BFIX, the Burkina Faso Internet exchange point, was established as an association in Burkina on February 19, 2015 by Internet Service Providers (ISP), mobile telecommunication operators, and some public institutions such as the University of Ouagadougou and the government agency in charge of promoting information and communication technologies (“Agence de Promotion des Technologies de l’Information et de la Communication – ANPTIC”).
BFIX started exchanging the first bits of data among peers on June 26, 2015, during the 11th edition of the national “Internet Week.” BFIX’s service was officially launched on July 10, 2018 as part of the West Africa Regional Communication Infrastructure Project (WARCIP) – Burkina, among other projects.
Despite the launch and the operationalization of BFIX, a number of challenges remained, mainly attributed to the implementation of IXP best practices. In particular the network design was not optimal. Moving forward, the local community, through the voice of its executive director, Millogo Jean Baptiste, reached out to the Internet Society Africa Regional Bureau for technical assistance. A training session was planned and carried out between the 14th and 18th of January 2019 in Ouagadougou under the Internet Society and Facebook IXP Partnership project.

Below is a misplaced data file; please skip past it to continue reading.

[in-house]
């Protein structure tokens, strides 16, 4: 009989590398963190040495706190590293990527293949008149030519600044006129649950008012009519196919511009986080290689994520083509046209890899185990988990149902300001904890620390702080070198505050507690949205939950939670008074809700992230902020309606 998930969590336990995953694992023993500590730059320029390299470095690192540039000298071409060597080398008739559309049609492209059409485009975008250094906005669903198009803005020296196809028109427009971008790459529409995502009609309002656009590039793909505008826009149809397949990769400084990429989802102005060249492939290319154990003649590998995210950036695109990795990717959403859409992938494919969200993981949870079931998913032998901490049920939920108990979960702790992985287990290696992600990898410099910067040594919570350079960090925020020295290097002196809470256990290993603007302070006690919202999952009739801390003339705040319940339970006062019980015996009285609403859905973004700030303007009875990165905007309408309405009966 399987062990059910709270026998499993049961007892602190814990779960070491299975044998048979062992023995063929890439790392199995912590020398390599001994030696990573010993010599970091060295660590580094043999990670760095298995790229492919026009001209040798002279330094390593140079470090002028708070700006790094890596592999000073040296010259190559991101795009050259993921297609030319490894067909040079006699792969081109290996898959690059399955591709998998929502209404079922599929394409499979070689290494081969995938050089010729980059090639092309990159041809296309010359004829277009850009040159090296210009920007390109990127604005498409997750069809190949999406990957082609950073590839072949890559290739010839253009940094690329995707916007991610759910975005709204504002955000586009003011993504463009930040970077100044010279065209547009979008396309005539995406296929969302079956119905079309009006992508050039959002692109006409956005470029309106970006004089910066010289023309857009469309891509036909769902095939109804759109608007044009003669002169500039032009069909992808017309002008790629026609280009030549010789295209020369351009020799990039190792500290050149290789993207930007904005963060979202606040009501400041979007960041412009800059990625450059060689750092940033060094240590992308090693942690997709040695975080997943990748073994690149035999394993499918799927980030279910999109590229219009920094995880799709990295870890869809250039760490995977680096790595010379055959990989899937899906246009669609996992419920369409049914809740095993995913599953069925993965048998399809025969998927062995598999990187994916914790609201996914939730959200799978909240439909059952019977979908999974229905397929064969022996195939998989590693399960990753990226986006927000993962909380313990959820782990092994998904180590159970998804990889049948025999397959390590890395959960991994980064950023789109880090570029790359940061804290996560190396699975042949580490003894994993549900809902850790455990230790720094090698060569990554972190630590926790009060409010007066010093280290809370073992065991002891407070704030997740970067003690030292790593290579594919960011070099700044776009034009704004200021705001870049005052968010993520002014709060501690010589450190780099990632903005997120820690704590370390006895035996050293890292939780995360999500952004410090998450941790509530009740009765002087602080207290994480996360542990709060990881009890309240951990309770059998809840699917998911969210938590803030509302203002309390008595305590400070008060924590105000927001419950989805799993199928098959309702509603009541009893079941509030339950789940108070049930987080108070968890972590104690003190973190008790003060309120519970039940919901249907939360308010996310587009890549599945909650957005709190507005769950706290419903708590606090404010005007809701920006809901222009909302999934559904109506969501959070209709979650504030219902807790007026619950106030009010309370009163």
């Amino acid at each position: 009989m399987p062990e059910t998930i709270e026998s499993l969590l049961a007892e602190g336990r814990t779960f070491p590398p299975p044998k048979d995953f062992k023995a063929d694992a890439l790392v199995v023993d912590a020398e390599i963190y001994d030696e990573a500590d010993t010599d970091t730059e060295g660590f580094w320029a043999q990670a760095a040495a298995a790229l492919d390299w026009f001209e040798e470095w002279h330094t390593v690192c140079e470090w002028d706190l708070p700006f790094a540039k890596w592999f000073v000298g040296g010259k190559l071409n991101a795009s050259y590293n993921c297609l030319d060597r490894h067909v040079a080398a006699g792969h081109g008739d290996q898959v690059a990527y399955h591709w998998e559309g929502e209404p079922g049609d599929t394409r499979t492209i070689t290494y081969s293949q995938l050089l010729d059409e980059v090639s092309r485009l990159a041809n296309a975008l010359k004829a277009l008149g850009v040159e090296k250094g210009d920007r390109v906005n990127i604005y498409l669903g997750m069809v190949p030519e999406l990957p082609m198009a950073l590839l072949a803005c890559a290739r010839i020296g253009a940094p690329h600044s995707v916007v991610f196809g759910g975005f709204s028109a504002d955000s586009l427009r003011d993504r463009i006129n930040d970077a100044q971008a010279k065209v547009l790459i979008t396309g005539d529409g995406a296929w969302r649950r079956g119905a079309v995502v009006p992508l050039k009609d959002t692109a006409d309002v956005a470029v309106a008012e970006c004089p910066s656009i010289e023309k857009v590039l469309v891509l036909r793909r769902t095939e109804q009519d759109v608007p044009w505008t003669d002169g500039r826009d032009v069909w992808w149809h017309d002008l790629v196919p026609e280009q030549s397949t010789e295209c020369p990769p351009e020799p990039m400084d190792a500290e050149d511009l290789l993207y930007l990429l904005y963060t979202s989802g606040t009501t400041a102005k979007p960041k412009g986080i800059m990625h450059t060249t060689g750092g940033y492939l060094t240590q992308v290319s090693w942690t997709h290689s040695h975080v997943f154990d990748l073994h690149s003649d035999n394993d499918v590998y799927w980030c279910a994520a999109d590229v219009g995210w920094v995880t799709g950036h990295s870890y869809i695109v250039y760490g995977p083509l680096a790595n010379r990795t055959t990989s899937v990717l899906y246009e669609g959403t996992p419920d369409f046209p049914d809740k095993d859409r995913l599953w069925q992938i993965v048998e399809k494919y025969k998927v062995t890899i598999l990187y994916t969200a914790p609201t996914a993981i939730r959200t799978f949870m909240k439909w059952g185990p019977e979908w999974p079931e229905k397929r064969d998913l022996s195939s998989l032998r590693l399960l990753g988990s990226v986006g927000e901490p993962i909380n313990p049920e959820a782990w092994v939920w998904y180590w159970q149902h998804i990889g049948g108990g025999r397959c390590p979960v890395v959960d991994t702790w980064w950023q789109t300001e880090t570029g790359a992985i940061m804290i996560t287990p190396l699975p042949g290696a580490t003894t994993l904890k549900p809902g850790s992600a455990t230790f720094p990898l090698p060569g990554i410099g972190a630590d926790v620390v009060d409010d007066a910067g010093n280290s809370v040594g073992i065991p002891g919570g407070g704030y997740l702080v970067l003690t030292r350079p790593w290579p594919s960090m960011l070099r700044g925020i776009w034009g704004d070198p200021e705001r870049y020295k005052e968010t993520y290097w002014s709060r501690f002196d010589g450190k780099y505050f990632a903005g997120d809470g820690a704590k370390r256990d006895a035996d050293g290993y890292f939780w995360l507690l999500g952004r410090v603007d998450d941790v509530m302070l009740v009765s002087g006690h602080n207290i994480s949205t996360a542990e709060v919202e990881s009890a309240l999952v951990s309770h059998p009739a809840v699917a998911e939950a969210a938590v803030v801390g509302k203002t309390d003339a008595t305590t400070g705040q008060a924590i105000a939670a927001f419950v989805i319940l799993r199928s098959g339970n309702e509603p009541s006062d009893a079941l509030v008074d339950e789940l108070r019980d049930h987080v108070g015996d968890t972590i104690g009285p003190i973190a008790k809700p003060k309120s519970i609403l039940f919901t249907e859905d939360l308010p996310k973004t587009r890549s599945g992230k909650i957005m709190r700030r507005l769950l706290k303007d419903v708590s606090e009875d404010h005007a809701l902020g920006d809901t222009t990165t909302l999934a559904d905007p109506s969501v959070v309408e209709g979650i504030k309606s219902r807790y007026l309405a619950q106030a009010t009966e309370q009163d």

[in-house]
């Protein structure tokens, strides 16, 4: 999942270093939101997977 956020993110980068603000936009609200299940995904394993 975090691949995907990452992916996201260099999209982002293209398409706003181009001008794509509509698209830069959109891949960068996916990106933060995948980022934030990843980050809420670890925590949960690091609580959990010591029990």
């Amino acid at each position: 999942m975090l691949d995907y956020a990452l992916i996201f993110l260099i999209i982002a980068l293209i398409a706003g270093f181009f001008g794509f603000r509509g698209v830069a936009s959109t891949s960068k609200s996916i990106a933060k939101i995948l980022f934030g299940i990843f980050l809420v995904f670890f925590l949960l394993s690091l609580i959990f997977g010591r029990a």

The one-week training had two components: a one-day roadshow for managers and decision-makers and a four-day IXP technical workshop for network engineers. The number of organizations that participated was 18 and 25 persons attended.
A few weeks after the training, the BFIX community was able to undertake an important exercise of migrating from a suboptimal routing design (Layer-3) to an optimal switching (Layer-2) network design. The change removed network bottlenecks and the aggregate traffic grew from 0.5 Gbps to more than 6 Gbps of traffic at peak time. Most of the traffic consists of content from Content Delivery Networks (CDNs) edge caches accessible through the BFIX. The impact on end users experience is visible with the 1,100% growth in traffic usage and improved quality of service. Equally, the cost savings for networks operators, on international capacity, is estimated at over $120,000 USD per month based on current international transit costs. This is a considerable savings that can be used by operators to extend and upgrade the network to reach more users in the months ahead.
BFIX is a perfect example of how a synergy among stakeholders can bring tremendous benefits and change. The local Internet community (public, private, academia), the [BFIX] association, Internet Society Africa Regional Bureau, Facebook, and other partners such as Af-IX and Packet Clearing House (PCH) have all worked together to improve the Internet ecosystem in Burkina Faso. For sure, the ripple effect of the Internet usage will impact each layer of society.
I would like to thank Jean-Baptiste Millogo and Christian Muhirwa for their input in the writing of this article.